Having success inside will cause problems for the defense, may result in their getting into foul trouble, and will open up your outside shot when the defense collapses inside. When the ball goes inside, if it is well-defended, go "inside-out" with a quick pass out for a wide-open three-pointer.

9. Use crisp passing

And use the "skip" pass from corner to opposite wing, and wing to opposite corner. Look for the lob pass to the baseline and back-door. Passers should use ball-fakes, where they fake a shot or fake an overhead pass in one direction to get the zone to move, then pass in the opposite direction. Reverse the ball from side to side a few times and the zone often falls apart and gets out of position.

10. Screen the zone

Set screens against the zone, both inside and outside. Players should make cuts into the open areas, and look to the weak-side, or "back-door". You can design and use set plays against zones (2-3 Zone Offense Plays), often taking advantage of screening either the backside of the zone (followed by a skip pass), or screening inside.

I like the "pin and skip"... e.g. vs the 2-3 zone, using a 1-3-1 set, we get the ball to a wing. Then the baseline post player, instead of cutting to the ball-side, stays opposite and back-screens (pin-screens) the weakside low defender, as the ball is skip-passed over from the wing to the weakside corner for a wide open 3-pointer. If the low outside defender slips around the screen and runs to the ball, a quick pass inside to the post is usually there. See "Screening the Zone".

11. Triple-threat position on the perimeter

Make sure your players receive the ball in "triple-threat" position, ready to shoot, look inside and pass, or penetrate. Don't allow perimeter players the bad habit of catching and dribbling. Unless there is a gap for a quick attack to the hoop, players should receive the pass in triple-threat position.

12. One last strategy:

If you have the lead and the opponent switches to zone defense, and if you are not confident that you can beat their zone, you can refuse to play against it. Instead, you go into a "4-corners" delay offense. Since you have the lead, they will have to eventually come out a play you man-to-man. Of course, this strategy won't work if there is an offensive shot clock rule. Also, if your forte is a fast-breaking style, going to a delay game may be the worst thing you can do!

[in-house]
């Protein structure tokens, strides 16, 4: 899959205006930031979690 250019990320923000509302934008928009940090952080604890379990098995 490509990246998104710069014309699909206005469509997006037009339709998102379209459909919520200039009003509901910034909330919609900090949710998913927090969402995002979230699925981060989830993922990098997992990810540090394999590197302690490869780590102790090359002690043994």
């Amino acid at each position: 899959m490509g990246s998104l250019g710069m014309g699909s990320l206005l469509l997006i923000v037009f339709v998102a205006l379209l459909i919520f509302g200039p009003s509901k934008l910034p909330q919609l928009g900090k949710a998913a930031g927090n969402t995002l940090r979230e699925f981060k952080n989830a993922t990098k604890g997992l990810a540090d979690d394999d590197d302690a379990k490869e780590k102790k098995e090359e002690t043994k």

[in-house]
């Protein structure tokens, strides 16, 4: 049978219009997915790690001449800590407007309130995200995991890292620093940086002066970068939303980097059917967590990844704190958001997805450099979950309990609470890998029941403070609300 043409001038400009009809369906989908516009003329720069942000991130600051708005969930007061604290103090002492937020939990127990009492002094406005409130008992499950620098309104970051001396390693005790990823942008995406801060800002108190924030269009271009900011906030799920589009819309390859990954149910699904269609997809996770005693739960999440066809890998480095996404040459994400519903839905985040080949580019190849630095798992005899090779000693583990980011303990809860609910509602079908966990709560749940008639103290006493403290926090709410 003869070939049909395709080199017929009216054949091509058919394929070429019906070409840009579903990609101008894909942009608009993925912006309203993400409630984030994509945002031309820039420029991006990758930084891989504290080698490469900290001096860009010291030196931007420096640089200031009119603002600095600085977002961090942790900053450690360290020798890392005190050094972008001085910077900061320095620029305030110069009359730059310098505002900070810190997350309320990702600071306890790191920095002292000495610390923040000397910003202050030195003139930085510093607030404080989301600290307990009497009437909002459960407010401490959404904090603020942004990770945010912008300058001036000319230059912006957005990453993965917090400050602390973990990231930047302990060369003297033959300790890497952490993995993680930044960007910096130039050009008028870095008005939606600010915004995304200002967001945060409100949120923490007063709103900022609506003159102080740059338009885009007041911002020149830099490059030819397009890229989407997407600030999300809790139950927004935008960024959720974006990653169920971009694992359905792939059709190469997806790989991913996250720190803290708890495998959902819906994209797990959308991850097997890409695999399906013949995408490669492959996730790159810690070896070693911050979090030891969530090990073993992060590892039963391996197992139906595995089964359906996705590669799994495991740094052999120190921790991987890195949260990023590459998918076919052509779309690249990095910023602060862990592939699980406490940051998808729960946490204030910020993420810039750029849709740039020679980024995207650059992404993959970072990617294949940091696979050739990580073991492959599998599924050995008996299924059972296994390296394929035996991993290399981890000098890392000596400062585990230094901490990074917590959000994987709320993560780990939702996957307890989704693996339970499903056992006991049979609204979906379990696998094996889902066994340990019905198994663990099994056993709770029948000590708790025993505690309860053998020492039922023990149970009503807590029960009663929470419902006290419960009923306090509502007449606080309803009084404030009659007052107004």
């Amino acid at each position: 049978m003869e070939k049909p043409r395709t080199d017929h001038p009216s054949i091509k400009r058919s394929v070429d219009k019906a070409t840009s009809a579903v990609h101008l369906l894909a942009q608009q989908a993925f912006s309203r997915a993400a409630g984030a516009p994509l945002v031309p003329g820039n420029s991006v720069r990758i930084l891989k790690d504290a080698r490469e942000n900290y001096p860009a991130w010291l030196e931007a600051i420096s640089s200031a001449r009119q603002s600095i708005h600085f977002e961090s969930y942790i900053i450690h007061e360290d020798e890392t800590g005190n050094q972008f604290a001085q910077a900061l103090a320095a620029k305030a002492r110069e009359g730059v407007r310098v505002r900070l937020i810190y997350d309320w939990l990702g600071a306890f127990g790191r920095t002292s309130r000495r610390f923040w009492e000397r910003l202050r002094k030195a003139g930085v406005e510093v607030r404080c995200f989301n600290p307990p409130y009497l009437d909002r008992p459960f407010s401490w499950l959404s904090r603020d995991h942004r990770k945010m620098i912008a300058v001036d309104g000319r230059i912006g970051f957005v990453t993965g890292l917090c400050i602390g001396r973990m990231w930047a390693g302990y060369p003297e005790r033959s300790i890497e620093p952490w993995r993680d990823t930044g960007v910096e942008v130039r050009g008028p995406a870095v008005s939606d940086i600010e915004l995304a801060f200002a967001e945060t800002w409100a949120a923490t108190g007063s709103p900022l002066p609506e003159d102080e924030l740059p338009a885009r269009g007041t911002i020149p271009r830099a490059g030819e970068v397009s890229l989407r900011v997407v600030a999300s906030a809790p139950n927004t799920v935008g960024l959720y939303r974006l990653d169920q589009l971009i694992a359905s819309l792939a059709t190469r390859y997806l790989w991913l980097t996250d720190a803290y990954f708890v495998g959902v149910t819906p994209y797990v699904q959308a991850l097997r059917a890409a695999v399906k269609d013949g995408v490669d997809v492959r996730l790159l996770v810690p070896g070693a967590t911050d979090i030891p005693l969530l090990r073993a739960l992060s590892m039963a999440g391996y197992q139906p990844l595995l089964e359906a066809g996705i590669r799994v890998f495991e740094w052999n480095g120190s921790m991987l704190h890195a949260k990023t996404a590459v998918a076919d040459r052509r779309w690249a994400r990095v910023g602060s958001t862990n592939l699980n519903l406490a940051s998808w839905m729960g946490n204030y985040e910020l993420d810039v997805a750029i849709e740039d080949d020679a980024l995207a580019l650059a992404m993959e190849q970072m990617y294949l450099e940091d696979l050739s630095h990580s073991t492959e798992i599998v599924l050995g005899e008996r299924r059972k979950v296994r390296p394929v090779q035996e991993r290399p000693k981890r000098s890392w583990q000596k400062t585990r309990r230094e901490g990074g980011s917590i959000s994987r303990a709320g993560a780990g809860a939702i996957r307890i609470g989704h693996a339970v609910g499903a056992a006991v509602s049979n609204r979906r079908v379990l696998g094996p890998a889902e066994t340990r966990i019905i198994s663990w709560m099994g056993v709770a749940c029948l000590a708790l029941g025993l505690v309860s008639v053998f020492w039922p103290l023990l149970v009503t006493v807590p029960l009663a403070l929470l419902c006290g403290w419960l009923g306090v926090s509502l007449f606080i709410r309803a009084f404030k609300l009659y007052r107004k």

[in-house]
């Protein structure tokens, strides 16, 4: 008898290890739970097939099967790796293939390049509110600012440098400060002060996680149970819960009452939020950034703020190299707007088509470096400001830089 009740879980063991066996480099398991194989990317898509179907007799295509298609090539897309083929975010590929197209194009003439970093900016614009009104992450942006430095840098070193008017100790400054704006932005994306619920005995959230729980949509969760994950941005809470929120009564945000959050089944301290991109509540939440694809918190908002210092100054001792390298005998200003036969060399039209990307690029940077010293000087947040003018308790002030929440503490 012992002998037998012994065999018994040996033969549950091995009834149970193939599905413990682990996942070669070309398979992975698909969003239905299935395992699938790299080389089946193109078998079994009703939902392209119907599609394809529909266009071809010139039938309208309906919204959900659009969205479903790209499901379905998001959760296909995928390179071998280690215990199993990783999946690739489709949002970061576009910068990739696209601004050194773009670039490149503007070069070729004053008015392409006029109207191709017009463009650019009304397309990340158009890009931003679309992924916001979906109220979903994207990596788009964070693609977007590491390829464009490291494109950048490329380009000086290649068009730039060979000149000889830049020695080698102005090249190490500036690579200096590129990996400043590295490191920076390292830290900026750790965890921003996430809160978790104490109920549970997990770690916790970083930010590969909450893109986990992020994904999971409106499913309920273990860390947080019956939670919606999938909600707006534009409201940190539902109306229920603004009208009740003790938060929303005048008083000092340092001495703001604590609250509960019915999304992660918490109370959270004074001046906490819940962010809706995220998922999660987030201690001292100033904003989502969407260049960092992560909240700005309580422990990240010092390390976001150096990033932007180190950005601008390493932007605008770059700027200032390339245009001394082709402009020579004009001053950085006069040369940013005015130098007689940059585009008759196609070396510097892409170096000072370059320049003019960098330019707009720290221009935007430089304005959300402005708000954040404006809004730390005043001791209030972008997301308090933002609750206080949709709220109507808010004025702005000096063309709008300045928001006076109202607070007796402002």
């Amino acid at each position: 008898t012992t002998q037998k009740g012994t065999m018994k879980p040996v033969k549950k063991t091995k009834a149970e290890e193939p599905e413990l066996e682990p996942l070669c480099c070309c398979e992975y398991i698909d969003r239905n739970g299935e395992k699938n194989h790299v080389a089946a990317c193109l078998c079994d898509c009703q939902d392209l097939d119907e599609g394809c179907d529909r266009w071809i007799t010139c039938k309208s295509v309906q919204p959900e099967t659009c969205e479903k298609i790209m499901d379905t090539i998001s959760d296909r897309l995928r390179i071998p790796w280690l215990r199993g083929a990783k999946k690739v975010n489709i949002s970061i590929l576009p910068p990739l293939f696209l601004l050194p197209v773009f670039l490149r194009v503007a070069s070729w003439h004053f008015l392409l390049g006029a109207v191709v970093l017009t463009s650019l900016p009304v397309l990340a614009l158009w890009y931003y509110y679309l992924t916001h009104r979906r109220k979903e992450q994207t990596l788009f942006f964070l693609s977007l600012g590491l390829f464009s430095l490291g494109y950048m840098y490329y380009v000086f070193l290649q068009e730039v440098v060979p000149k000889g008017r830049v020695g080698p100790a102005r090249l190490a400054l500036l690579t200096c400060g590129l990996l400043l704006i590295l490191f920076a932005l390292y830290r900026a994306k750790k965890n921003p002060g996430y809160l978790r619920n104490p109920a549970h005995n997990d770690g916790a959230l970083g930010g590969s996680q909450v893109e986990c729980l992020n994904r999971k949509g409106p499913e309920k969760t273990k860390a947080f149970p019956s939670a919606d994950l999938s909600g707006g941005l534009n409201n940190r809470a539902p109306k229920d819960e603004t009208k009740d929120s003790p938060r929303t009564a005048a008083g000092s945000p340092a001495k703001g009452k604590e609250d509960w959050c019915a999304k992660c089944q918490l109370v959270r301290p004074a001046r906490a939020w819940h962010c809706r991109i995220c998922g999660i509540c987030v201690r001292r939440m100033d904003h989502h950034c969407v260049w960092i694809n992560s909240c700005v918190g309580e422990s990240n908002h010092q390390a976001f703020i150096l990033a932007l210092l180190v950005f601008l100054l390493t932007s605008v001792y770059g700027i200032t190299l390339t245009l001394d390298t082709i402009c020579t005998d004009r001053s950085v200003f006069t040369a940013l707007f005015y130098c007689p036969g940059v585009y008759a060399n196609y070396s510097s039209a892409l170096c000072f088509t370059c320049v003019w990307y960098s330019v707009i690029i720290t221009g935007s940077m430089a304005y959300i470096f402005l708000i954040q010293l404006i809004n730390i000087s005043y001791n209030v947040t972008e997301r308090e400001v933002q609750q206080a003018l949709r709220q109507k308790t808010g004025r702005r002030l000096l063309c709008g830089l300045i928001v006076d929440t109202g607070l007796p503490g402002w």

For specific offenses against specific zone defenses see the following pages:

Helpful DVD's

Bob Knight: Encyclopedia of Zone Offense

Bob Knight: Encyclopedia of Zone Offense
with Bob Knight, former head coach at Texas Tech and Indiana University; 4X National Coach of the Year.

Price: $119.99
Buy Now

Coach Izzo teaches his 1-3-1 set for attacking zone defenses

Tom Izzo: The 1-3-1 Zone Offense
with Tom Izzo, Michigan State University Men's Basketball Head Coach.

Price: $39.99
Buy Now

Coach Self teaches how to attack zone defenses

Bill Self: "Basic" and "Motion" 3-Out 2-In Zone Offenses
with Bill Self, University of Kansas Head Coach.

Price: $39.99
Buy Now

Coach Boeheim teaches zone offense

Jim Boeheim's Complete Guide to Zone Offense
with Jim Boeheim, Head Coach, Syracuse University.

Price: $39.99
Buy Now

Coach K teaches how to attack zone defenses

Mike Krzyzewski: Duke Basketball Attacking the Zone
with Mike Krzyzewski "Coach K", Duke University Head Men's Basketball Coach

Price: $44.99
Buy Now

Geno Auriemma: The Simplified Zone Offense

Geno Auriemma: The Simplified Zone Offense
Head Women's Coach UConn, 11 times NCAA Women's Basketball National Championships; 8 times National "Coach of the Year"

Price: $39.99
Buy Now

The Dribble Drive Zone Offense

The Dribble Drive Zone Offense
with Jerry Petitgoue, Cuba City HS (WI) Head Boys Basketball Coach, 3 times Wisconsin State Championships.

Price: $39.99
Buy Now

Copyright © 2001 - 2016, James A. Gels, all rights reserved.